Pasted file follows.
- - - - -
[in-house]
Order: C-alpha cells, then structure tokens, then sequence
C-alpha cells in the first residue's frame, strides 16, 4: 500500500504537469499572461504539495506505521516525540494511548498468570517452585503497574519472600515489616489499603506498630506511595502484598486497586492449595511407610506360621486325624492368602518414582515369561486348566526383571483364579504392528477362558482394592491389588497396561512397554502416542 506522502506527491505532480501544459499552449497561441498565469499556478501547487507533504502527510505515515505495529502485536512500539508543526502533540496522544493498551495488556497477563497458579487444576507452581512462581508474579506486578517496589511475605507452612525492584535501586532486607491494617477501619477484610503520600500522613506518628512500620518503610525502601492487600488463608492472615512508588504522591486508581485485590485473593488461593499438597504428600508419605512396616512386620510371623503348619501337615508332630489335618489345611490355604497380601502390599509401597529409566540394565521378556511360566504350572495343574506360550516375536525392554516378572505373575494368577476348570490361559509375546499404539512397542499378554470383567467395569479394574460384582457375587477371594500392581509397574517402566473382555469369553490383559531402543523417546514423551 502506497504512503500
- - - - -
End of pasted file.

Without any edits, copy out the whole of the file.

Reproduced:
[in-house]
Order: C-alpha cells, then structure tokens, then sequence
C-alpha cells in the first residue's frame, strides 16, 4: 500500500504537469499572461504539495506505521516525540494511548498468570517452585503497574519472600515489616489499603506498630506511595502484598486497586492449595511407610506360621486325624492368602518414582515369561486348566526383571483364579504392528477362558482394592491389588497396561512397554502416542 506522502506527491505532480501544459499552449497561441498565469499556478501547487507533504502527510505515515505495529502485536512500539508543526502533540496522544493498551495488556497477563497458579487444576507452581512462581508474579506486578517496589511475605507452612525492584535501586532486607491494617477501619477484610503520600500522613506518628512500620518503610525502601492487600488463608492472615512508588504522591486508581485485590485473593488461593499438597504428600508419605512396616512386620510371623503348619501337615508332630489335618489345611490355604497380601502390599509401597529409566540394565521378556511360566504350572495343574506360550516375536525392554516378572505373575494368577476348570490361559509375546499404539512397542499378554470383567467395569479394574460384582457375587477371594500392581509397574517402566473382555469369553490383559531402543523417546514423551 502506497504512503500